HS 419 Lecture 4
Recap • Malthus – Population growth will overshoot food production – lead to starvation – growth stops as no land available for further production • Malthus looked as scarcity of land as the major cause of ‘limit to growth’ • However Malthusian limit has been criticized as it overlooked the role of technology
Recap • Ricardo while agreed that population growth a cause of ‘limit to growth’ but he included the concept of rent • According to him, there are three factors of production—land, labor, and capital goods (such as shovels)—and three classes of people—landlords, workers, and capitalists. Landlords earn rent, workers earn wages, and capitalists earn profits. Ricardo wanted to show how the total output of a society is distributed among wages, rent, and profits.
No Limit to growth Growth will stop Law of Population Increase in supply of labor Reduce leads to fall in wage Wage falls to subsistence level Increase in profit Steady State Rent of land rises due to scarcity of land Demand for goods falls
Stationary State • As society progresses, more and more capital is accumulated – population increases – productivity falls ( law of diminishing return) – rent rises- wage falls to subsistence level – profit falls too – economy reaches stationary state (limit to growth )- system comes to a dead halt
John Stuart Mill and Steady state • J. S Mill did not favor laissez – faire . He felt that govt. intervention is needed at least in a few sectors – education, factory, legislation, public works • He distinguished between law of production and law of distribution • According to him law of production are : law of capital accumulation, law of population and law of diminishing return • Law of distribution are : the law of profit, the law of wages and the law of rent
John Stuart Mill and Steady state • The law of production are universal and cannot be altered by social system but • The law of distribution are man made and can be changed as an when desired. • The pace of economic progress is regulated by laws of production
Mill and economic growth • Profit - He defined profit as reward for abstinence – refraining from consuming one’s capital • Progress of the society comprises of material as well as moral progress • Material progress depends upon the increase in the nation’s wealth which in turn depends upon the quantity and quality of the factors of production.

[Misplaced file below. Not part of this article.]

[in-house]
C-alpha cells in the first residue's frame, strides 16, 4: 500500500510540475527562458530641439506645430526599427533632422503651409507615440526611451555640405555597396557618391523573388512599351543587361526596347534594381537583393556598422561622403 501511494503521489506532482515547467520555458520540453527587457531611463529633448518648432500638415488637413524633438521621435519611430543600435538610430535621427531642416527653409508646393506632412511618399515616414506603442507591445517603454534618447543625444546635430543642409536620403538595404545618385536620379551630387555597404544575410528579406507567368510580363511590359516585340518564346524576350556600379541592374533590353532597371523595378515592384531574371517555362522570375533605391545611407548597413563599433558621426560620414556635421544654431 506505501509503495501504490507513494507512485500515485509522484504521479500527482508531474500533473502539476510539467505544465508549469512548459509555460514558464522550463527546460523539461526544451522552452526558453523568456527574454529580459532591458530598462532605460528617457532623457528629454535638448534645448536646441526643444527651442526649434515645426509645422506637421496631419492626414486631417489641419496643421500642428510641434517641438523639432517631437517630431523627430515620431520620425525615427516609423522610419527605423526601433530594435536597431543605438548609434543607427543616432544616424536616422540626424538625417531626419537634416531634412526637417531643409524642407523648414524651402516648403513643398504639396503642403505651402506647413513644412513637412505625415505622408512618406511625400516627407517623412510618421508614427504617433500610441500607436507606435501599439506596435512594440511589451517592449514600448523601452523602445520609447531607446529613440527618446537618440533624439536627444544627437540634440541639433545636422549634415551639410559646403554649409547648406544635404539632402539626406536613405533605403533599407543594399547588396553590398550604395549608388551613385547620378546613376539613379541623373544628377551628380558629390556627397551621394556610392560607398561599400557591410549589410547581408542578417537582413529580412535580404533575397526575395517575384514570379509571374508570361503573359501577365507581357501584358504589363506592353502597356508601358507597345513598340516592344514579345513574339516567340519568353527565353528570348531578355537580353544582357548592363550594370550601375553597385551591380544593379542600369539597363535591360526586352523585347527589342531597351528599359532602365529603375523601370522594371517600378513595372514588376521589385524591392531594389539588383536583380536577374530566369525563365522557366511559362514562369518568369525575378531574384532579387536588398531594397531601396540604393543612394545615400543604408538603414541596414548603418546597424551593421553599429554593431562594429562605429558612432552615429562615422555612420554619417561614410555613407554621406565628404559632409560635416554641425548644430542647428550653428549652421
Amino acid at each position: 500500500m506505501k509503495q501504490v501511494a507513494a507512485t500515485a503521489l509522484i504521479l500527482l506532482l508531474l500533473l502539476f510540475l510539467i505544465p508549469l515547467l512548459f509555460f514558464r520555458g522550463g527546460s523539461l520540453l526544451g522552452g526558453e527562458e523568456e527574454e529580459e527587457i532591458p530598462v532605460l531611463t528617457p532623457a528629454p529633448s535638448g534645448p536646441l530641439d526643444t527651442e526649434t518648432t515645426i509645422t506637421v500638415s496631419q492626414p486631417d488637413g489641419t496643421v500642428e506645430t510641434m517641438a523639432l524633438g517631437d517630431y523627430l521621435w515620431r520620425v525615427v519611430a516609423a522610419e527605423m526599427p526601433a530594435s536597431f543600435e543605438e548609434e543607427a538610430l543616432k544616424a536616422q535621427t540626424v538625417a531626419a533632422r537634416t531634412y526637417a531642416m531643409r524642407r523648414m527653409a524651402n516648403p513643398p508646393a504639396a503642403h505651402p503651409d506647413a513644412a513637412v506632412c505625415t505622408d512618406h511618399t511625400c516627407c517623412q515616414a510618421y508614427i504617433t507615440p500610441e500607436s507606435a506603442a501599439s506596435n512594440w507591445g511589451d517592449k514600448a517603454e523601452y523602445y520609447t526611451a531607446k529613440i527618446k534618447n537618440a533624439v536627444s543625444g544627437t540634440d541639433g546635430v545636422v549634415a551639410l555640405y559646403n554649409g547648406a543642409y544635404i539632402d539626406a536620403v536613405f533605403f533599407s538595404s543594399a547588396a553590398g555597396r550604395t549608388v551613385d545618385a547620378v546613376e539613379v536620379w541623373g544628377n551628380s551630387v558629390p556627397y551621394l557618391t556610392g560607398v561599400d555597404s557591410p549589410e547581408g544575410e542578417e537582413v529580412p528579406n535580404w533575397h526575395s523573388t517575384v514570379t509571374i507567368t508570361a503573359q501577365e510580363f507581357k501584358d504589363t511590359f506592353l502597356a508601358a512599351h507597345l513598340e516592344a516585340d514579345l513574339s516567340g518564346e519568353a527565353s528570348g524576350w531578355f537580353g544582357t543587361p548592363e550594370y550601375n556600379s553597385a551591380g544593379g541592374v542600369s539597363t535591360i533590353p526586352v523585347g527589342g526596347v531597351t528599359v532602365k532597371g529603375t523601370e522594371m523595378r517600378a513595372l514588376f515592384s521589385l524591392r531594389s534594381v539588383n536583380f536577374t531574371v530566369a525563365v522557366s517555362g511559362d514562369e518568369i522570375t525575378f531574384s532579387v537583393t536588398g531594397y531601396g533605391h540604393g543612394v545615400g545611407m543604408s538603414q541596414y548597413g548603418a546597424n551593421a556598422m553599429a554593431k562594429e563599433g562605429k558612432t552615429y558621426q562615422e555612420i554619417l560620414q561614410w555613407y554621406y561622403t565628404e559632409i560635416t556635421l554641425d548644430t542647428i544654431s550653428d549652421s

He also emphasized on moral progress. • He related wellbeing to pleasure derived from a healthy natural environment. • He also realized that economy cannot grow forever but he recognized that the scarcity of non renewable resources will act as a constraint to economic growth • Since industrial revolution made the economy dependent on fossil fuel for growth, so technology may be able to postpone the constraint but it is inevitable. • Mill worried that an excessive focus on growth would degrade the natural environment in ways that would impair human flourishing.
J.S. Mill and Steady state • In lieu of unbounded growth, Mill envisioned an idealized future in which technological and cultural progress would set society on a course towards a long-run stationary state with a stable population and a high (but stable) standard of living. • A stationary condition of capital and population implies no stationary state of human improvement. There would be as much scope as ever for all kinds of mental culture and moral and social progress, as much room for improving the Art of Living, and much more likelihood of its being improved.
J.S. Mill and Steady state • He did not regard the stationary state as a gloomy and undesirable state. • In such a state, quantitative progress, no doubt, comes to a halt but prospects of qualitative progress ( i.e. moral progress) are bright • The ultimate need of the economy should be stationary or steady state economy – emphasis on distribution , not production
J.S. Mill and Steady state • But his argument on resource constraint became invalid when oil came up as a substitute to fossil fuel. • So again the economists became confident that growth process can continue forever without any constraint. • Although his thoughts did not receive much attention then, but they could foresee the potential threat from scarcity of resources even at the time when resources were available in abundance and there was no sign of scarcity.
Concern about Environment • Classical Economists like Adam Smith, Thomas Malthus, David Ricardo and John S Mill were all concerned about limits to growth. • They were aware of the factors that can limit to increase economic activity such as population growth, natural resource scarcity and decreasing returns and profits. • Due to these limiting factors, they reckoned that economic activity couldn’t be constantly increased in long term and economies can face with stationary state which was found undesirable and even catastrophic by them, except John Stuart Mill
After the passing of these economists, no concern on resource depletion or environmental issues was shown by economists